5 Simple Ways We Save Money On Kids Toys
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I realize the Christmas shopping season may very well be over and thus the drive to buy kids toys is over for another year. As a father of three and a growing extended family, I can tell you that you’re never really over when it comes to buying toys for kids. Well, that is unless everything falls at the same time on the calendar. That said, you likely know that many think it can be a challenge to save money on kids toys. As a parent, or any gift giver really, it can be difficult to not give in to that desire to spend more. Because, let’s face it, spending more just outright guarantees the recipient will enjoy said gift more. 😉
Seriously though, Mrs. Frugal Rules and I are human and have given into that feeling in the past and decided a number of years ago that we were going to stop. After all, the little Frugal Rules’ have three sets of grandparents, not to mention other family members who shower them with gifts and toys so why should we inundate them with more stuff to
fight over, err…, play with?
That’s also not to mention the fact that it just adds more clutter to the house that we don’t need. We still buy toys, but we’re frugal about it. We look for deals. We’ve drastically cut back the budget for them and many other things. So, if you’re looking for ways to still score toys your kids will love and not give into the pleas for the $150 Frozen Castle Playset, then hopefully some of these tips will help.
How to Save Money on Kids Toys
Buy second-hand: I think my Mom had heart palpitations when we told her we buy second-hand for our kids. Here’s the thing, any kid under five is going to beat the crap out of most toys. If you have a good eye for a deal you can spend a fraction of the cost of buying new by visiting sites like Ebay to garage sales to the Goodwill. With a few sanitizing wipes it’ll be like new and they don’t notice a thing.
Give a group gift: This obviously works when there are multiple kids. If you know that they will all enjoy a toy or game then buy it for them all and spread the cost amongst them. We’ve done this numerous times and it makes for three happy kiddos.
Know the time to buy: This really applies towards the Holiday season, but buy a few weeks before Christmas as the best prices are to be had then and not on Black Friday.
Try Amazon Warehouse: Amazon Warehouse doesn’t always work to save money on kids toys, but we’ve seen it work in the past on games and toys. The Warehouse Deals are items that have either been returned or slightly damaged somehow. Again, this doesn’t always work but is always worth checking out quickly.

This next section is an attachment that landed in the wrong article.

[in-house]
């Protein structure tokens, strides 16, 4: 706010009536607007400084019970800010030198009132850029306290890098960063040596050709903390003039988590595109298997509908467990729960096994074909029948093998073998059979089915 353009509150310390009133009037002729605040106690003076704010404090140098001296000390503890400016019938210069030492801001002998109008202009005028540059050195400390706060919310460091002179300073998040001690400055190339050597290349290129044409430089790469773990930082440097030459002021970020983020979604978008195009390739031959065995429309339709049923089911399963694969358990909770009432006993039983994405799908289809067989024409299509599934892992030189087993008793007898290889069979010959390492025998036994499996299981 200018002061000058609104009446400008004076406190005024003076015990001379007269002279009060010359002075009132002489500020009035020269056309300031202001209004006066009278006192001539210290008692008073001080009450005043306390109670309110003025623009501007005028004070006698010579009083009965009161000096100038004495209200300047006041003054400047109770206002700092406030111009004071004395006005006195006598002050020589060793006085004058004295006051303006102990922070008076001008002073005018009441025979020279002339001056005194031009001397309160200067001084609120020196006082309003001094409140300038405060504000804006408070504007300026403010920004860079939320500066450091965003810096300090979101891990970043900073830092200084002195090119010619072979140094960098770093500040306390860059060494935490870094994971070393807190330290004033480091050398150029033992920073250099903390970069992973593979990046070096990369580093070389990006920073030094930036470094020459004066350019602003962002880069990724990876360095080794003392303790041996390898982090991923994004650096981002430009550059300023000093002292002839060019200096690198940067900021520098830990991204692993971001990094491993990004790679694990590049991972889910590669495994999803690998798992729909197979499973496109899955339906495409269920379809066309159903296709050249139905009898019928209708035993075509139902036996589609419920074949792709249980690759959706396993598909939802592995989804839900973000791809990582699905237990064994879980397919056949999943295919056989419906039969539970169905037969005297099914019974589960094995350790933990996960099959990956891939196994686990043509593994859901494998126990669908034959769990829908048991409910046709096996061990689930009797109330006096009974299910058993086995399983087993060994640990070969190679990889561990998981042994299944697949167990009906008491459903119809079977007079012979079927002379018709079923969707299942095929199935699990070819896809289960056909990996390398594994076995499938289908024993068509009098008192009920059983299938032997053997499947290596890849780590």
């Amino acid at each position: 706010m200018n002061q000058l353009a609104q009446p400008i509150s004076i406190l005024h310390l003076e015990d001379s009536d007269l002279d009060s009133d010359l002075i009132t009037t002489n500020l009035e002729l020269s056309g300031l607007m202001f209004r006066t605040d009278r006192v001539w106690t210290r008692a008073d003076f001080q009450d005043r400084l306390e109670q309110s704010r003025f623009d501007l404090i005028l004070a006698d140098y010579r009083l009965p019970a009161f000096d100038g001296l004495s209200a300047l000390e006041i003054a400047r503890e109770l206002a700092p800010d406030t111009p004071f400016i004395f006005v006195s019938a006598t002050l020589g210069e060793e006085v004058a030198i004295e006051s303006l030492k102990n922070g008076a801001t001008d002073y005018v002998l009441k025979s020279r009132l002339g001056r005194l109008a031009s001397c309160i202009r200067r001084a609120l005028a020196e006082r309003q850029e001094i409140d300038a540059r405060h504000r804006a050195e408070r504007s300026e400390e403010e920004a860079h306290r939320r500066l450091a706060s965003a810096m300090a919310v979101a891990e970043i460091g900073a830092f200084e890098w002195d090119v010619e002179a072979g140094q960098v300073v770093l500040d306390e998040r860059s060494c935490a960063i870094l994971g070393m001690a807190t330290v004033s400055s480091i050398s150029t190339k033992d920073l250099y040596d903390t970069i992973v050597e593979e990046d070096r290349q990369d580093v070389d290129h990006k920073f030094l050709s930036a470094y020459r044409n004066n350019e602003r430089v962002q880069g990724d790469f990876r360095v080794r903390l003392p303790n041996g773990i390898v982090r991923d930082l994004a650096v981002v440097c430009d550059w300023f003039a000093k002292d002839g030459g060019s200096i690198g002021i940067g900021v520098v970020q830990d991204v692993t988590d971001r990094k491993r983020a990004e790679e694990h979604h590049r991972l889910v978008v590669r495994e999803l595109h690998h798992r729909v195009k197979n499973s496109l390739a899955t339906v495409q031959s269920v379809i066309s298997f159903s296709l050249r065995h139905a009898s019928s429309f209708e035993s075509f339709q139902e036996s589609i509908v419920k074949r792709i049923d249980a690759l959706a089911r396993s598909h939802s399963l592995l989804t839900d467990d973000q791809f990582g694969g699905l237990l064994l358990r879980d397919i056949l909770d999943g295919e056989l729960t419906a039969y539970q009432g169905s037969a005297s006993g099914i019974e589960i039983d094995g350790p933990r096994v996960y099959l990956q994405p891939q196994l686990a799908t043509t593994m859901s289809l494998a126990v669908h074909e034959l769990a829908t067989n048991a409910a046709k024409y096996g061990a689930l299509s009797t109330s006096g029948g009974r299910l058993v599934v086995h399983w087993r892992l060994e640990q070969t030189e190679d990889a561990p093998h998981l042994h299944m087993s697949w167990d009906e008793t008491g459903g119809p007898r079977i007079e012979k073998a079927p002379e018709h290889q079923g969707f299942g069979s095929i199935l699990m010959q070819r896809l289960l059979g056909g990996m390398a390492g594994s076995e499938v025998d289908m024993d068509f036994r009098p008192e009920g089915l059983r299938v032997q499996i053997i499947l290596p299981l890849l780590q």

Compare Prices: This is an easy one, but you’d be amazed by how many people don’t compare prices on toys. We do this and it saves us money nearly every time. There was one toy in particular that was nearly half off on Amazon as opposed to Target this past Christmas. Suffice it to say, we got it on Amazon.
Making Money Work For You
We try to spend less on toys for our kids because we want to make our money work for us – which also has the dual benefit of helping us teach them about making wise money decisions. For example, this past Christmas we spent roughly $40 on each kid which left $110 left over for each child. We took $90 for each to put in their 529 accounts and the other $20 was saved for some sort of activity they may want to do throughout the year.
So, instead of blowing our entire budget on toys that would just clutter up the house and overwhelm them we’re able to get them a few things they’ll get hours of joy out, have money set aside for something fun during the year and, more importantly, put some money away for their future needs.
Saving money on everyday things, such as toys, doesn’t have to be difficult, you just need to be creative and look at your priorities. As we’re fresh in the New Year, I challenge you to find new ways to save money so you can have more of it in your pocket as opposed to going out.
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If you bought toys for Christmas this year, how much did you spend? Would you ever by second hand toys? What’s one thing you’d never buy second hand?
John is the founder of Frugal Rules, a dad, husband and veteran of the financial services industry whose writing has been featured in Forbes, CNBC, Yahoo Finance and more.
Passionate about helping people learn from his mistakes, John shares financial tools and tips to help you enjoy the freedom that comes from living frugally. One of his favorite tools is Personal Capital , which he used to plan for retirement and keep track of his finances in less than 15 minutes each month.
Another one of John's passions is helping people save $80 per month by axing their expensive cable subscriptions and replacing them with more affordable ones, like Hulu with Live TV.